By Rajesh V. Gaur and Suneel V. Gaur
December 10 is the death anniversary of the doyen of Hindi films, Ashok Kumar. Fondly called Dada Moni, he was a doyen in the true sense of the word. With his penchant for blending into every character and merging with the role, Kumar was addictive to filmmakers and audiences alike. For more than six decades, it is often said that he never acted, but became whatever character he played.
Kumar’s first hit was ‘Achyut Kanya’ but what won him mass adulation was the trio of successful films opposite Leela Chitnis – ‘Kangan’ (1939), ‘Bandhan’ (1940) and ‘Jhoola’ (1941). These were followed by Gyan Mukherji’s ‘Kismat’, which ran for a record breaking five years at a single theatre in Kolkata, and the superhits ‘Sangram’, ‘Kafila’, ‘Shatranj’, ‘Shamsheer’ and Bimal Roy’s ‘Parineeta’.
Kumar ushered in a more natural style of acting as compared to the prevailing style that followed theatrical trends and therefore laid emphasis on dialogue to help make his performances extraordinary.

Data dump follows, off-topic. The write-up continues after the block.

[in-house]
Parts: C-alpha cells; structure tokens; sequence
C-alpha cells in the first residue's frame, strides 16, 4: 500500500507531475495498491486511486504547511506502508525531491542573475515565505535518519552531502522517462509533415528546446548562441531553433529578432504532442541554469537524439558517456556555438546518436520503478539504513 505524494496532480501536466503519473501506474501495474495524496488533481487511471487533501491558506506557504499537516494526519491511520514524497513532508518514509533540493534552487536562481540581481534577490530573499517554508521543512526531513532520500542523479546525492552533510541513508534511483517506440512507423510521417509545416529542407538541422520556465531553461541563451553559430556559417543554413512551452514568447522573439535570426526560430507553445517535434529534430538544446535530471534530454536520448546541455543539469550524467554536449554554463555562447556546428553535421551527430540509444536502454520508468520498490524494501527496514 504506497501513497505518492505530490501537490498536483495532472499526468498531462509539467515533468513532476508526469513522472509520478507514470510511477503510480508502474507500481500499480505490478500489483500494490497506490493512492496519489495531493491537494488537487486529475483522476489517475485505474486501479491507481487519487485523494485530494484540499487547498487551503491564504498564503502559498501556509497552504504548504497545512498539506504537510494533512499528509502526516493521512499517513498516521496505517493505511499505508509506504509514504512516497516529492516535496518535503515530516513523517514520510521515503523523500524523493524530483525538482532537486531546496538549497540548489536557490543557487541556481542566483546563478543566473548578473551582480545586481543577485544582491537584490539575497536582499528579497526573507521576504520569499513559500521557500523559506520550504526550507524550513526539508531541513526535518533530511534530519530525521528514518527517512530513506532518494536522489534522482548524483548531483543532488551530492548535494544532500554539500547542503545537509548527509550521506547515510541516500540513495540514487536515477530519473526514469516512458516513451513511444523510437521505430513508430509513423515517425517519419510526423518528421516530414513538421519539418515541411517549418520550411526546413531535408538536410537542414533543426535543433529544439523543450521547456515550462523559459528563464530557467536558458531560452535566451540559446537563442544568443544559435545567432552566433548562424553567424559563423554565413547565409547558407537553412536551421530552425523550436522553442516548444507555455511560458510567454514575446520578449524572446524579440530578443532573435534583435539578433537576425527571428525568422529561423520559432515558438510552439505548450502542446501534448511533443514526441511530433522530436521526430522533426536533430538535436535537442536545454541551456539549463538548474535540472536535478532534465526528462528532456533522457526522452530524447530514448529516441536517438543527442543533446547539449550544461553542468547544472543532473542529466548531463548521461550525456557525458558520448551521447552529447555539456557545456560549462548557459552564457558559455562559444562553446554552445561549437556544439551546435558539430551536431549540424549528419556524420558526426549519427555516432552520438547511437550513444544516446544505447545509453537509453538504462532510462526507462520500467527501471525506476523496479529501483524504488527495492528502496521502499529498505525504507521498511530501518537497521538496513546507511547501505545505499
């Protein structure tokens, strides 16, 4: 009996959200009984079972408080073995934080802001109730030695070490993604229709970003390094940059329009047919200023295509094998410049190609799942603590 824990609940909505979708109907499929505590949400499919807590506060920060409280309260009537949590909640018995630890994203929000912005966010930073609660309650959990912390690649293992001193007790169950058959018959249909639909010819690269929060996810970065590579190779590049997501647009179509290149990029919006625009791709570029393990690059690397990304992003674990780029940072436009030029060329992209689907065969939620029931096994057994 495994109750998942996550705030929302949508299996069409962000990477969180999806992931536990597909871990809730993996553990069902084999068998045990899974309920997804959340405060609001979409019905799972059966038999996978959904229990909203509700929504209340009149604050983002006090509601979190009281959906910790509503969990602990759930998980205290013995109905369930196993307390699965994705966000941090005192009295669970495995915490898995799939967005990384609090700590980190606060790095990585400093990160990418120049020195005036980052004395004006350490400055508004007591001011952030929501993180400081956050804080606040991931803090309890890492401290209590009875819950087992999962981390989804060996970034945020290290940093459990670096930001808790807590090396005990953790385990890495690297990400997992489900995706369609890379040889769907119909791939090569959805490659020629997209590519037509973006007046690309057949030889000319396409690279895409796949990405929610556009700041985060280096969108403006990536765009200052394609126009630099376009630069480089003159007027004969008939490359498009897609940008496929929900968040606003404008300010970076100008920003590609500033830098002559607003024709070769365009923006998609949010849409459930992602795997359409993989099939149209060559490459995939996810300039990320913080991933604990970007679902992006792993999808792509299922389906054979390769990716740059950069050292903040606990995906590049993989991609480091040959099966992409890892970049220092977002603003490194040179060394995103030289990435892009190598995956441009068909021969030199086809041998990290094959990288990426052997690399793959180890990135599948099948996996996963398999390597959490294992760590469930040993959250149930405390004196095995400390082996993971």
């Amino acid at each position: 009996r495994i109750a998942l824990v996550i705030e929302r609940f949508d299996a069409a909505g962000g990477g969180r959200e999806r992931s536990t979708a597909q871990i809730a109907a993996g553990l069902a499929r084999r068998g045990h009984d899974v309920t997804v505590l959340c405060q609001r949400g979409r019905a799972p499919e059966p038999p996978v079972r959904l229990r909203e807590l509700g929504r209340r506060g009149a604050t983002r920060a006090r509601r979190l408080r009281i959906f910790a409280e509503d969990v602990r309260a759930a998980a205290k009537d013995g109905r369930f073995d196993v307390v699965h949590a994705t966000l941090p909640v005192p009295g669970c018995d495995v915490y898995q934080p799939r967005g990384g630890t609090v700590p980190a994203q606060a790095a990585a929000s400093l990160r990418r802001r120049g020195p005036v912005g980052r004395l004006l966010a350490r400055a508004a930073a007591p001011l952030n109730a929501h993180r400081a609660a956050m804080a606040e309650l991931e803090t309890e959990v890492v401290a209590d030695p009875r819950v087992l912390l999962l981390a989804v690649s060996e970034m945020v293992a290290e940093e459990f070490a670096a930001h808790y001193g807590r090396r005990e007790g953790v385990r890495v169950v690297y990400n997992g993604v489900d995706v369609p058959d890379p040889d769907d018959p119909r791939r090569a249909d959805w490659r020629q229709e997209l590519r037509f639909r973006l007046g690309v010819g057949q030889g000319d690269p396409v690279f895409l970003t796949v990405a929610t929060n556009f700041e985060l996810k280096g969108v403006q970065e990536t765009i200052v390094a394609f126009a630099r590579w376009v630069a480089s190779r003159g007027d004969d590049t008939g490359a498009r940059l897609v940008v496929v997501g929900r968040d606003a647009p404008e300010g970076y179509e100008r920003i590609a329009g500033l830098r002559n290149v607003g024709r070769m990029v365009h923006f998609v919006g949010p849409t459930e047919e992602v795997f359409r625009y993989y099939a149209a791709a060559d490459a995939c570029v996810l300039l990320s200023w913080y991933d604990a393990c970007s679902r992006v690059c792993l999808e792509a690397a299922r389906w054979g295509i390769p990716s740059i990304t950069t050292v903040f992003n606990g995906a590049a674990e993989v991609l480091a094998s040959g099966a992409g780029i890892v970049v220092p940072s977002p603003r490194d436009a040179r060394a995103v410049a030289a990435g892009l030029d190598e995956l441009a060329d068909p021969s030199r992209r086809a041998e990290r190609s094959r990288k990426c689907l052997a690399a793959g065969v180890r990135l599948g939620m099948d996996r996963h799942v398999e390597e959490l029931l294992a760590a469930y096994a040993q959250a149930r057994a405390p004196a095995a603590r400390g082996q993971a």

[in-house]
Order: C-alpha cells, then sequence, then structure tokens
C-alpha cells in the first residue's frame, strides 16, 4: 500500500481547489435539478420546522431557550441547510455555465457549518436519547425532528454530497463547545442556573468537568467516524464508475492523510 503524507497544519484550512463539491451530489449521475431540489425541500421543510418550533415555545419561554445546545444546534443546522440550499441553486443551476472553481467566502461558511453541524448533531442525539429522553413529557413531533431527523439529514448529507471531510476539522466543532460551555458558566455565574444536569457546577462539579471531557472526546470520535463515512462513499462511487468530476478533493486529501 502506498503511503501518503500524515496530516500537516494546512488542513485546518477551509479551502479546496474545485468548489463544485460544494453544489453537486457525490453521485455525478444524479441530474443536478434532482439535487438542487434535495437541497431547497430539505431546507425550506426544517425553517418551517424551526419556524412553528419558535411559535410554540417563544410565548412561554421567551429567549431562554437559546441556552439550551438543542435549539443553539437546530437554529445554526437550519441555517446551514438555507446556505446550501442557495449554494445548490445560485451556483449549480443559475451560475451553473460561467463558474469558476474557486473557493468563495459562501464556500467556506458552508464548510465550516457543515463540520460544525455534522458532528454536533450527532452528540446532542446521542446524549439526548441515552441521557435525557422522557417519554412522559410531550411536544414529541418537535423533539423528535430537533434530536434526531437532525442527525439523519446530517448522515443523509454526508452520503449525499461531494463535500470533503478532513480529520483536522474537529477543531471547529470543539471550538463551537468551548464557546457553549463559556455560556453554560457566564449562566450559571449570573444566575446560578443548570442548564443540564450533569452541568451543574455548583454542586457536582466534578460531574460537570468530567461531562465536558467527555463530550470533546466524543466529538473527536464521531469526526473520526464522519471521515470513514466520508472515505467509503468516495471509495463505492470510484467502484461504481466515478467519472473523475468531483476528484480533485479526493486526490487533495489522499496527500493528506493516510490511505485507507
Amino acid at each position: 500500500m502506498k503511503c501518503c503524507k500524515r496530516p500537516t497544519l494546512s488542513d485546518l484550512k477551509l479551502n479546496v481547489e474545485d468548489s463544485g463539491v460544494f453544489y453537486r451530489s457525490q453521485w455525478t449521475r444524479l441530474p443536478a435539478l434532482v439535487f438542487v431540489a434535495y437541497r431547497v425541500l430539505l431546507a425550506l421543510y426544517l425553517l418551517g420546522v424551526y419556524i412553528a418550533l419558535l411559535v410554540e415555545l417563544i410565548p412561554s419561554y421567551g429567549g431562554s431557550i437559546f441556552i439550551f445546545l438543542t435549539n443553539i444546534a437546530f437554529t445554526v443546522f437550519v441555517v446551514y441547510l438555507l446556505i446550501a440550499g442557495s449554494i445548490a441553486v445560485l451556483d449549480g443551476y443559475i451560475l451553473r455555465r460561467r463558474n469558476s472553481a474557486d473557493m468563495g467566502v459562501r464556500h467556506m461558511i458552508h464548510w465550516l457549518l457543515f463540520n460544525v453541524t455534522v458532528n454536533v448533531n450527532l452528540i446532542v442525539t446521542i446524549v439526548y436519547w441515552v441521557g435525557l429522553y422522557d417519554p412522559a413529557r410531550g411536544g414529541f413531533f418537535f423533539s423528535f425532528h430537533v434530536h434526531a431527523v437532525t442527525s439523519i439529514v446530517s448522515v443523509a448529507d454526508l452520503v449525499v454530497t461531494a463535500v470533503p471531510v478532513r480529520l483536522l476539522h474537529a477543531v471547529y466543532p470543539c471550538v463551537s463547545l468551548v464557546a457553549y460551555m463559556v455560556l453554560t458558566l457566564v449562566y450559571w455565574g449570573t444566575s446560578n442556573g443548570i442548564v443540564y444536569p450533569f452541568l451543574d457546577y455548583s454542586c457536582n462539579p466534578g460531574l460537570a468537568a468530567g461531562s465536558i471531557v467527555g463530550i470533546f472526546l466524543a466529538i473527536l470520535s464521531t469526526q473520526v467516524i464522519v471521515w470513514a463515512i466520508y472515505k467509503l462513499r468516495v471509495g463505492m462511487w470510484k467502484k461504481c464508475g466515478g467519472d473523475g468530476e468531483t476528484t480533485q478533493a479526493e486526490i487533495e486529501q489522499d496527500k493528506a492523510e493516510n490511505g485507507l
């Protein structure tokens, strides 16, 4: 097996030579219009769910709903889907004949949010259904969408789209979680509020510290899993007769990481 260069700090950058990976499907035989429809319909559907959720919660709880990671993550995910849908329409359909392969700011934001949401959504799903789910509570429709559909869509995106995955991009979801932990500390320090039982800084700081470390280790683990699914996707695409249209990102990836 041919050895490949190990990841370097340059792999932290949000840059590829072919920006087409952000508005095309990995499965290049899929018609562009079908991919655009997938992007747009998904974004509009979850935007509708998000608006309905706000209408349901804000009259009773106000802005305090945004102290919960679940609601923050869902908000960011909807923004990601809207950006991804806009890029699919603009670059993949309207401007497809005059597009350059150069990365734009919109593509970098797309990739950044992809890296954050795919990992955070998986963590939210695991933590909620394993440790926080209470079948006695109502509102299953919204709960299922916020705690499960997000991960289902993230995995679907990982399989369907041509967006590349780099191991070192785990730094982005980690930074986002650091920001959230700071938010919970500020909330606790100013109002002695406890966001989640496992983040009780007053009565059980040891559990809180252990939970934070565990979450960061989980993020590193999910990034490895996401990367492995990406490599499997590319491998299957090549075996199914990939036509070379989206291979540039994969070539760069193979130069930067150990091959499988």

The 1950s saw Kumar shine in a series of crime films, with his trademark cigarette – ‘Sangram’ (1950) where he played the anti-hero for the first time in Bollywood, ‘Sitaron se Aage’ (1958), ‘Howrah Bridge’ (1958), and others. This, balanced with the sensitive ‘Parineeta’ (1953), and the comedy ‘Chalti ka Naam Gaadi ‘(1958) ensured that he was the one actor who effortlessly withstood the stardom of Dev Anand, Dilip Kumar and Raj Kapoor.
His success continued into the 1960s with strong performances in ‘Aashirwad’, ‘Gumrah’, and ‘Bandini’.
In the late 1960s he settled down to playing character roles and was seen portraying a variety of characters in films like ‘Jewel Thief’, ‘Victoria no. 203’, ‘Anuraag’ and others. However, age and health issues required him to slowly cut down on all work. Kumar finally received the prestigious Dada Sahab Phalke Award in 1988 for his contribution to Indian cinema.